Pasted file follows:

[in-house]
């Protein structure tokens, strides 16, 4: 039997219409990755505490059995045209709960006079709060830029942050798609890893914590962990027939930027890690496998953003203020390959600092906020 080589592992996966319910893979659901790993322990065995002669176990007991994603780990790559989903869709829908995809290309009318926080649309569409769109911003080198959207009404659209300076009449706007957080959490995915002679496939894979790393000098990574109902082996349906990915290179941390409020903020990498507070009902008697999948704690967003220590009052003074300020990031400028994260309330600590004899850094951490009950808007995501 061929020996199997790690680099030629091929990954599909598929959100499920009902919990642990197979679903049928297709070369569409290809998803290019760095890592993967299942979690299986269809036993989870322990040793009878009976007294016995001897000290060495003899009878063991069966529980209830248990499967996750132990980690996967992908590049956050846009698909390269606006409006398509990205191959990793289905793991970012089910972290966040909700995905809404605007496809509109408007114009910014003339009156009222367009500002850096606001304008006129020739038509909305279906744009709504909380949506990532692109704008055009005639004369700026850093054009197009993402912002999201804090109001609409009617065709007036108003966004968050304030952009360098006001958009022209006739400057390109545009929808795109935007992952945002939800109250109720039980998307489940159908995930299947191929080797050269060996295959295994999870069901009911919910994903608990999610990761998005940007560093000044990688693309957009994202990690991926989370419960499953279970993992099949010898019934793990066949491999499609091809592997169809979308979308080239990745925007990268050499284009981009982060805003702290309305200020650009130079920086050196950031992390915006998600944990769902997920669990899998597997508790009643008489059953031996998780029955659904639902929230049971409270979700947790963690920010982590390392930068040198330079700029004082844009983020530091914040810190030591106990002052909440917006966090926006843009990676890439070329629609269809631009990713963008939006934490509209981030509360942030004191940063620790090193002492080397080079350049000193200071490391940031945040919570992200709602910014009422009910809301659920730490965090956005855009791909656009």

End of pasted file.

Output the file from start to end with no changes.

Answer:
[in-house]
């Protein structure tokens, strides 16, 4: 039997219409990755505490059995045209709960006079709060830029942050798609890893914590962990027939930027890690496998953003203020390959600092906020 080589592992996966319910893979659901790993322990065995002669176990007991994603780990790559989903869709829908995809290309009318926080649309569409769109911003080198959207009404659209300076009449706007957080959490995915002679496939894979790393000098990574109902082996349906990915290179941390409020903020990498507070009902008697999948704690967003220590009052003074300020990031400028994260309330600590004899850094951490009950808007995501 061929020996199997790690680099030629091929990954599909598929959100499920009902919990642990197979679903049928297709070369569409290809998803290019760095890592993967299942979690299986269809036993989870322990040793009878009976007294016995001897000290060495003899009878063991069966529980209830248990499967996750132990980690996967992908590049956050846009698909390269606006409006398509990205191959990793289905793991970012089910972290966040909700995905809404605007496809509109408007114009910014003339009156009222367009500002850096606001304008006129020739038509909305279906744009709504909380949506990532692109704008055009005639004369700026850093054009197009993402912002999201804090109001609409009617065709007036108003966004968050304030952009360098006001958009022209006739400057390109545009929808795109935007992952945002939800109250109720039980998307489940159908995930299947191929080797050269060996295959295994999870069901009911919910994903608990999610990761998005940007560093000044990688693309957009994202990690991926989370419960499953279970993992099949010898019934793990066949491999499609091809592997169809979308979308080239990745925007990268050499284009981009982060805003702290309305200020650009130079920086050196950031992390915006998600944990769902997920669990899998597997508790009643008489059953031996998780029955659904639902929230049971409270979700947790963690920010982590390392930068040198330079700029004082844009983020530091914040810190030591106990002052909440917006966090926006843009990676890439070329629609269809631009990713963008939006934490509209981030509360942030004191940063620790090193002492080397080079350049000193200071490391940031945040919570992200709602910014009422009910809301659920730490965090956005855009791909656009």